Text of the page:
will stop lying here in the mud on the sole condition that you
come and take over from him."

"What are you talking about?" said Arthur, but Ford nudged him
with his shoe to be quiet.

"You want me," said Mr Prosser, spelling out this new thought to
himself, "to come and lie there ..."


"In front of the bulldozer?"


"Instead of Mr Dent."


"In the mud."

"In, as you say it, the mud."

As soon as Mr Prosser realized that he was substantially the
loser after all, it was as if a weight lifted itself off his
shoulders: this was more like the world as he knew it. He sighed.

"In return for which you will take Mr Dent with you down to the

"That's it," said Ford. "That's it exactly."

Mr Prosser took a few nervous steps forward and stopped.


"Promise," said Ford. He turned to Arthur.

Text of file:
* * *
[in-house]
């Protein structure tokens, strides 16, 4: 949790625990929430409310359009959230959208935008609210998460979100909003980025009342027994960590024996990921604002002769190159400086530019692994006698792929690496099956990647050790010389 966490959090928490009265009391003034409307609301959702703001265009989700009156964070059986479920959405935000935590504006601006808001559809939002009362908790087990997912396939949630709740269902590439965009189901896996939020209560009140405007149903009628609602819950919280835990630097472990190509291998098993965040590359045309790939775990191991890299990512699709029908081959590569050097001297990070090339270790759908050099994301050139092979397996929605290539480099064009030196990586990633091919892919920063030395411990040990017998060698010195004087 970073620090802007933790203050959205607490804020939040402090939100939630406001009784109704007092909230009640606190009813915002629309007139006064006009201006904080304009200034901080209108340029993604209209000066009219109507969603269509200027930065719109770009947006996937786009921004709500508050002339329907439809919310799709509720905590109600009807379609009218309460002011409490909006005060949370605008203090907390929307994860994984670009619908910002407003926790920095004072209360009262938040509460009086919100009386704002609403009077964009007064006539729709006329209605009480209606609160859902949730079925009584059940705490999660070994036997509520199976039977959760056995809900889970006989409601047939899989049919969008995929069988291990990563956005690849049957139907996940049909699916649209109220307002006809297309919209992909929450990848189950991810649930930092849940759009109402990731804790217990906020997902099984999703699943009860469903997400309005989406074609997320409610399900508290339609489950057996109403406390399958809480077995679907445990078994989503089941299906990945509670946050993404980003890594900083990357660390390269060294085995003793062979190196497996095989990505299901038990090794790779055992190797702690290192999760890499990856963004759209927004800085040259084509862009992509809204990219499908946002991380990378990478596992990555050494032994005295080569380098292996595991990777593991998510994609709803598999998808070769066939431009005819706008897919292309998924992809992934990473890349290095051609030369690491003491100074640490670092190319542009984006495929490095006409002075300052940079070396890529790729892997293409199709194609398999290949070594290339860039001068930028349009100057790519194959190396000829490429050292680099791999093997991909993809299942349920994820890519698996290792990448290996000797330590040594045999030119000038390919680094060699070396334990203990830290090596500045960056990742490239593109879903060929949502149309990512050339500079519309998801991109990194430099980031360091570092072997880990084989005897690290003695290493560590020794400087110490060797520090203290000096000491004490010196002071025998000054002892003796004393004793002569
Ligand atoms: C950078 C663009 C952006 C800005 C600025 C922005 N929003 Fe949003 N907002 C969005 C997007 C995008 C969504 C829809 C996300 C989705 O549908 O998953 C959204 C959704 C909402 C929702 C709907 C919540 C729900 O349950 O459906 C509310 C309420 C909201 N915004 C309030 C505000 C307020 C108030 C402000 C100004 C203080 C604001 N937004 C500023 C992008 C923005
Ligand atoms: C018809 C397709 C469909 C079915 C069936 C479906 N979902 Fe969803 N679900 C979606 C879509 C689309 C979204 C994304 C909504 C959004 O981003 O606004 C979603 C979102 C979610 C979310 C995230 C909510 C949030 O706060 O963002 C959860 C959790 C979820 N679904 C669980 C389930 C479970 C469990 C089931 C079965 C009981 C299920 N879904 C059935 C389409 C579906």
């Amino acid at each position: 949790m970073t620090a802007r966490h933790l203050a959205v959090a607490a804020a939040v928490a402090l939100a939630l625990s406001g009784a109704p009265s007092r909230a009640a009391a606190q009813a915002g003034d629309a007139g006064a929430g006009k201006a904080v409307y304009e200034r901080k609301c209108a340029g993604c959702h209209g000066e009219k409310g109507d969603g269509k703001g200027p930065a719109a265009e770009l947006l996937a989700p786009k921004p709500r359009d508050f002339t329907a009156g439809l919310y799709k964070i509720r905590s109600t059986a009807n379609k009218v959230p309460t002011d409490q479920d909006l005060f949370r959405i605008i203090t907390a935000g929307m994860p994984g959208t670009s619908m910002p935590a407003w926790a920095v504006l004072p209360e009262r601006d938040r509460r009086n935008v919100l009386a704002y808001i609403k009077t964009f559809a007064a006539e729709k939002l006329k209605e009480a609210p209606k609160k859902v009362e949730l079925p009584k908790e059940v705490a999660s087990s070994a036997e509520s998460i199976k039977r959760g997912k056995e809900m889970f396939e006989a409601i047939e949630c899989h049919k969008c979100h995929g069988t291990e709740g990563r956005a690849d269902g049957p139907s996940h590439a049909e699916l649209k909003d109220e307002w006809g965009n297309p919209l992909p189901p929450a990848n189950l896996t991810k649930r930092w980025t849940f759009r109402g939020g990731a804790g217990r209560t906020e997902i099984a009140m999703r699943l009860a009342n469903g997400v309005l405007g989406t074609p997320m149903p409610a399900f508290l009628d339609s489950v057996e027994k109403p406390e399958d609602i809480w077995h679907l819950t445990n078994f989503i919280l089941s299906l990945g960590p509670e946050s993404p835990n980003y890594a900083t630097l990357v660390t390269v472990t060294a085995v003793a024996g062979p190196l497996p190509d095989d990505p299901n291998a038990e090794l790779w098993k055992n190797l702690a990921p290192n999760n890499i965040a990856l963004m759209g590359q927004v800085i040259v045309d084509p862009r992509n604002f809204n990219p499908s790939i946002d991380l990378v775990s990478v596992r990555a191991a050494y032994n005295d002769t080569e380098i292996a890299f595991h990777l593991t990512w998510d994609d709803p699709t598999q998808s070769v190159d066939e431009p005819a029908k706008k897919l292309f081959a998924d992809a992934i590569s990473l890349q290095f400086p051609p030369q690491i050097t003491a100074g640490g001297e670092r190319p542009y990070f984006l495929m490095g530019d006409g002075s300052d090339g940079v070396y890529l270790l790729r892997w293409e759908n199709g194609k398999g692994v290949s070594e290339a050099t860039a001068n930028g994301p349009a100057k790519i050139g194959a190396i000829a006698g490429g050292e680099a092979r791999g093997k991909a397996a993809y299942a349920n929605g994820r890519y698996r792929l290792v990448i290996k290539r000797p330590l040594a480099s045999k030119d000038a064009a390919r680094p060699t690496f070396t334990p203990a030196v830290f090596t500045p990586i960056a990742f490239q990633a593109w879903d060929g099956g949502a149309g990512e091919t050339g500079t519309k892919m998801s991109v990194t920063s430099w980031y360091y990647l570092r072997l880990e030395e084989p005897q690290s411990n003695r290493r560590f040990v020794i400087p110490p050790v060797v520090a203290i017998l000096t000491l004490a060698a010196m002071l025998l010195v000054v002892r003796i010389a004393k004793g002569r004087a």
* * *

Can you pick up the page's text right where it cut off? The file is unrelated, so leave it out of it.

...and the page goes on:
"Come on," he said to him, "get up and let the man lie down."

Arthur stood up, feeling as if he was in a dream.

For the uninitiated, the above is an excerpt from Chapter One of the Hitchhiker's Guide to the Galaxy

Watergate Redux (Canadian style)?

Say it ain't so, Peevie Stevie! Say it ain't so.

Wednesday, September 16, 2009

BQ and the separatists' need to forestall a fall election

It's simply bad for the cause. The big cause: Quebec separation. That's why Bloq Québecois leader Gilles Duceppe's MPs will prop up the Harper government and support the upcoming Ways and Means vote on Friday.